Vest Announces Institute Goals at Faculty MeetingBy Eva Moy
President Charles M. Vest outlined the Institute's priorities over the next three years at Wednesday's faculty meeting. In light of the recent budget deficits, many of the changes he suggested involve restructuring and reducing the number of staff, faculty, and students in the near future.
"The growing imbalance in the Institute's operating budget is an obvious manifestation of this challenge, and it demands our attention," Vest said. "The critical element of the plan is to restructure all support and administrative functions and reduce the number of employees required."
"I think we do face the challenge despite all of these problems ... to maintain a strong morale and a sense of common purpose, that we roll up our sleeves, and do what we must do to deal with the growing imbalance in our operating budget," Vest said.
This year's budget deficit was over $10 million, and next year's is estimated at about $13 million, "both of which have crept up since our [original] projections," Vest said.
Vest said he would like to reduce the operating gap by $40 million by the end of fiscal year 1997.
One solution is to continue 2 percent budget reductions per year for fiscal years 1995 and 1996 in the provost's budget areas. This will not be an across-the-board cut, but specific cuts that total 2 percent, Vest said.
Vest outlined these problems and possible solutions, but he emphasized that these are only sample solutions and not necessarily finalized.
His goals for the next three years include: maintaining MIT's position as the leading academic institution focused largely on science and engineering; maintaining flexibility to develop new educational and research opportunities; maintaining merit-based and need-blind admission; moderating the rate of growth of tuition and self-help levels; keeping faculty and staff salaries competitive; and hardening faculty salaries.
In addition, Vest emphasized the importance of a diverse faculty, staff, and student body and of improving the efficiency and value of services the Institute provides.
MIT must do with smaller work force
In an effort to reduce the budget deficit, MIT will have to work more effectively with a smaller work force, in terms of faculty, staff, undergraduate, and graduate students, Vest said.
He hopes to reduce the number of employees by about 400 over the next three to four years and restructure support and administrative functions. The restructuring plans call for the consolidation of the administrative functions of the School of Architecture and Planning, the School of Humanities and Social Sciences, the Sloan School of Management, and the Whitaker College of Health Sciences and Technology.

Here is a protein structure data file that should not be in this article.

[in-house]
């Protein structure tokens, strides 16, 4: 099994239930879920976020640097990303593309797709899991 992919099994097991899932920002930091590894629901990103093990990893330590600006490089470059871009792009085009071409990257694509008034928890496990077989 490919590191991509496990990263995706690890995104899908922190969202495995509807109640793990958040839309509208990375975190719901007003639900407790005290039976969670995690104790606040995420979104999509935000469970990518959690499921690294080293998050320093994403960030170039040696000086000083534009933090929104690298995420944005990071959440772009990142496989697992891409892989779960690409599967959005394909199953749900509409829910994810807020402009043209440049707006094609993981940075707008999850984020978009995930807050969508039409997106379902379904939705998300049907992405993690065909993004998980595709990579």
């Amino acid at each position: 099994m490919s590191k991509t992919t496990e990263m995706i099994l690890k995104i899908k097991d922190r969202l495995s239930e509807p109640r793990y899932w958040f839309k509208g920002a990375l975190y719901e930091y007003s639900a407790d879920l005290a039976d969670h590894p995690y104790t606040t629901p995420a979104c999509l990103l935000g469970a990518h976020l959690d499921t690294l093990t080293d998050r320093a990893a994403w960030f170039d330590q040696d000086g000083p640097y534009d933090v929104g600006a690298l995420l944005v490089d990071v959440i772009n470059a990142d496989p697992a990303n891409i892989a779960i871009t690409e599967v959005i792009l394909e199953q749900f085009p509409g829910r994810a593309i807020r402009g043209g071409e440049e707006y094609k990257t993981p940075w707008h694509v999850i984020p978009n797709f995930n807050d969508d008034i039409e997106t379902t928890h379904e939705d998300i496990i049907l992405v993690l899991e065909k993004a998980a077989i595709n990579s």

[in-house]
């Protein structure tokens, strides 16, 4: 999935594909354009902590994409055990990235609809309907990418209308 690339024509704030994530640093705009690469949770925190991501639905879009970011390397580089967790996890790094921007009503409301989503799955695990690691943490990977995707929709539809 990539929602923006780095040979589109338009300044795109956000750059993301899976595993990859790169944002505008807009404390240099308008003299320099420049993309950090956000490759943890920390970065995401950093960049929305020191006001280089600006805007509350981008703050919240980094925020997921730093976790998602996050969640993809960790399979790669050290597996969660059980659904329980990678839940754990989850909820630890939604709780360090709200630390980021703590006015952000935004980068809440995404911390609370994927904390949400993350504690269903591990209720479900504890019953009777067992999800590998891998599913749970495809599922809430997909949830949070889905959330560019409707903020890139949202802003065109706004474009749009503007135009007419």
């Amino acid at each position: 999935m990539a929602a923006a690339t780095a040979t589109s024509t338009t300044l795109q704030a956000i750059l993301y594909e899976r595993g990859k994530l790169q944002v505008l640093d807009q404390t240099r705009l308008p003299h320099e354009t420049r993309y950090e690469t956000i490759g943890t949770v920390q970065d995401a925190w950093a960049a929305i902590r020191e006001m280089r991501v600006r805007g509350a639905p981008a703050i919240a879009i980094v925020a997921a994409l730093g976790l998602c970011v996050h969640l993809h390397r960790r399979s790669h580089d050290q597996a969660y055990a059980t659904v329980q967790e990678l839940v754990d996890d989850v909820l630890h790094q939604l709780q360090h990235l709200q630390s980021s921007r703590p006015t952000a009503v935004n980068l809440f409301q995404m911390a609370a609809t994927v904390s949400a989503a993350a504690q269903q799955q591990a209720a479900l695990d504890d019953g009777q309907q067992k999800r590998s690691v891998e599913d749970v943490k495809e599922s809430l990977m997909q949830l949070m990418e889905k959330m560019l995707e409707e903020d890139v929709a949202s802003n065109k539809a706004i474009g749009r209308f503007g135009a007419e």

Vest also recommended was a 5 percent reduction in faculty over 10 years, and reduction in the number of visitors at MIT. There are currently over 1000 visitors, according to Vest.
In addition, Vest said he would like to reduce the average salary growth for all employees for the next three years. MIT is not alone, though, and "virtually every institution has been growing very slowly," Vest said. He would also establish programs for career counseling, outplacement, retraining, and possible severance inducements.
For students, graduate enrollment will also decline by 10 to 20 percent, in part because of changing government rules for indirect cost reimbursement.
"We are simply not going to be able to support the same number of [research assistants] and [teaching assistants] as before," Vest said. The quality of education for students may be enhanced over the years because the same resources will serve fewer students, he said.
Undergraduate enrollment will probably stay the same, because the Institute cannot house more students yet. However, Vest recommended reducing the amount of unrestricted funds used for student financial aid to 15 percent of tuition revenue.
Currently, about 20 percent of the unrestricted funds available each year are used to support financially needy students. The 20 percent rate "is a warning sign that we are having difficulty meeting that," Vest said.
Institute services will be affected
In addition to cutbacks in personnel and students, some services may be affected, including applying indirect cost rates to health care funding, and charging fees for medical services for non-MIT employee members.
The Institute may also start charging people for the use of parking facilities. "This is certainly not something one wants to do," Vest said, but MIT is one of few institutions which offers free parking.
Another possibility is the restructuring of student services like the Office of the Dean for Undergraduate Education and Student Affairs, housing, and financial aid.